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On Muscle Pain and Soreness

by on Nov 5th, 2010

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On Muscle Pain and Soreness

– A Guest Blog from Vima Mendoza of

Muscle pain and soreness brought about by a certain physical activity or workout is a common conversation topic nowadays especially since many have started getting hooked into an active and healthy lifestyle. Injuries abound too. I have been asked a number of times already, not because I am an expert but because I have in one time been in the injury watch list and for that have received advise on the best remedy for the pain that i felt then. I am sharing with you a few of what I learned eversince I started running in late 2005 until today that I am slowly easing back to running and mt. biking. Read on!


In feeling the pain, one must to know whether that kind of pain or discomfort is normal with a workout or is really a sign of injury.


Delayed Muscle Soreness

The day after a new or hard workout, many of us experience a dull pain and ache in the muscles used. This is normal — it is thought to be caused by very small damage (some say “microscopic) to your muscles and connected tissues. The body repairs this damage and builds stronger muscles and tissues as a result. And because this is so, one must allow a full day of recovery time for the body to be able to do this..

Kulit says:This is the very reason why we are advised to either rest after every workout or runs, or do an exercise that works out a different body part. It is during rest that our body tries to recover.


Pain During a Workout

While you are working out, especially if you are lifting weights, your muscles may hurt after several repetitions of an exercise. This is the “going for the burn” that you may have heard weight lifters speak of and is to be expected. A mild, temporary ache of your muscles after a long walk, run, bike, or bout of another cardio exercise is also normal. It should end as soon as you stop doing the activity. If it doesn’t, you could have a strain or injury. Check the danger signs of injury to determine if you should seek treatment.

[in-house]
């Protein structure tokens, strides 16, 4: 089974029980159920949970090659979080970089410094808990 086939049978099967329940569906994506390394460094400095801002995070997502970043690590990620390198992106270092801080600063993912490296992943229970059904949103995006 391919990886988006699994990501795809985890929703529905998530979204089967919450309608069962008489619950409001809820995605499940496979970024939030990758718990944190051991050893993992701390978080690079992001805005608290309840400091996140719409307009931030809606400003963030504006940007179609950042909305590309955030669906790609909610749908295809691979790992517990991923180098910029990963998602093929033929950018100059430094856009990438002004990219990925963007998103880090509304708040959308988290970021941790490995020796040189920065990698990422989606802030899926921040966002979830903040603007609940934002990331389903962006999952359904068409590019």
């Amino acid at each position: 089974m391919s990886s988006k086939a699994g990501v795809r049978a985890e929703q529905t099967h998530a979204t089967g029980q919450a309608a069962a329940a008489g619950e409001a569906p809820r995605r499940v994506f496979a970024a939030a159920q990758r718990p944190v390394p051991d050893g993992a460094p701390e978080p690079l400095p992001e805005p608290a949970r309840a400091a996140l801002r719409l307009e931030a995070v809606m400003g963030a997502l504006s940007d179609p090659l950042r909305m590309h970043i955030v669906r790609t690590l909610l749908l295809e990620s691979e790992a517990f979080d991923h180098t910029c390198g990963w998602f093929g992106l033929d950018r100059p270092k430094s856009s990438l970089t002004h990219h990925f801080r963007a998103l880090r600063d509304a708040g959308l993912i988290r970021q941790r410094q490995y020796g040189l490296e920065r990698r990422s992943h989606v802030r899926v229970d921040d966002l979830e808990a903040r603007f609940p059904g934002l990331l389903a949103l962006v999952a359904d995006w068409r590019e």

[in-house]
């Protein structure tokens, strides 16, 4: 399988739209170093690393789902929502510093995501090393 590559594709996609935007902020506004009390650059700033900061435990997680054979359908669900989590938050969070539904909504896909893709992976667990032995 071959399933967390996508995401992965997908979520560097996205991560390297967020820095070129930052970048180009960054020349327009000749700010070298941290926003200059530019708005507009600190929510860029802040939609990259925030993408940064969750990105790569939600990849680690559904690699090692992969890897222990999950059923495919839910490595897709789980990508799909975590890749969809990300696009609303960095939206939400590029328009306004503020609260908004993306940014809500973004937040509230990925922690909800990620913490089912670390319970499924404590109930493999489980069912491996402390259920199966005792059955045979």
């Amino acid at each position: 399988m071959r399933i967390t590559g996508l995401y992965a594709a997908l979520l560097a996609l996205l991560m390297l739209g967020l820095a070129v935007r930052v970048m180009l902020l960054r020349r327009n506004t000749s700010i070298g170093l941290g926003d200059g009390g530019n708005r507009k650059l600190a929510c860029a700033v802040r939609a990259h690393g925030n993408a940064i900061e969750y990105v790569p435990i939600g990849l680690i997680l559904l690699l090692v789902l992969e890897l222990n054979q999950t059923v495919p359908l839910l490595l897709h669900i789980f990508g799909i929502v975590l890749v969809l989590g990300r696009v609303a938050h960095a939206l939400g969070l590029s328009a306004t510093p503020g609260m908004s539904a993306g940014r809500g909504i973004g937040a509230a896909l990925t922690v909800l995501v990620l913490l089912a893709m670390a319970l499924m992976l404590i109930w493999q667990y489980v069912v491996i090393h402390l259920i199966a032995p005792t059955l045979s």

Danger Signs of Injury

If you experience any of the following symptoms, stop exercising immediately and seek treatment:

Sudden, severe pain
Extreme tenderness
Extreme weakness in a limb
Inability to place weight on a leg or foot
Inability to move a joint through its full range of motion
Visible dislocation or broken bone
Numbness or tingling — this could be a sign of nerve compression and should especially not be ignored.


Muscle Cramps

Muscle cramps often arise when you are exercising and losing fluids and salts through sweating. But if you are new to an exercise, muscle fatigue alone can trigger these involuntary, painful contractions. The cramp will usually force you to stop what you are doing. Find a safe area to gently stretch and massage the cramped muscle until it relaxes.


Treatment for Muscle Pain: R.I.C.E.

For any muscle pain, swelling, or inflammation, the R.I.C.E. method can help reduce damage and speed healing:


R — Rest: Stop whatever you are doing that is causing the pain. For sprain and strains, take weight off the affected limb. For delayed soreness, rest the sore muscle group for a day.
Kulit says: Be patient. If rest is needed, do take it. I have experienced ignoring the advise to rest and it resulted to not-so-good consequences.

I — Ice: Cold therapy will help reduce inflammation and risk of further damage it can cause. It’s important not to expose skin directly to the ice. Wrap ice, or an ice pack, in a towel to apply it indirectly. Ice the area for 10 to 20 minutes, four to eight times a day. Don’t apply ice for more than 20 minutes, or you risk cold damage. Don’t apply heat immediately to an injury, either — this can increase swelling, bruising, or internal bleeding. Heat can be used once healing is progressing, days later, to help relax the muscle.
Kulit says: I usually wrap the ice pack with a “cling wrap” so that i do not have to hold it while in the process. In effect, I still have my hands free to do anything I need or want (like blogging, hehe!).

C — Compress: Wrapping the injured limb in a snug elastic bandage can help reduce swelling.
Kulit says: Do not wrap the elastic too tight and for a long period because it will cause swelling. Believe me, it happened to me. lol!

E — Elevate: Raise the injured limb above the level of the heart to help reduce swelling.
Kulit says: Just like in compressing, elevating doesn’t have to be done over a long period because it may cause muscle cramps.


Kulit’s Note: If the pain/soreness persists after about three days despite applying RICE, the coaches say that this is the time to see a doctor for consultation.


Finally, a good workout is definitely a blast but it is still important for us to stay attuned to our bodies. Listen to your body because it will tell you what is enough and what is not. Have a safe workout!


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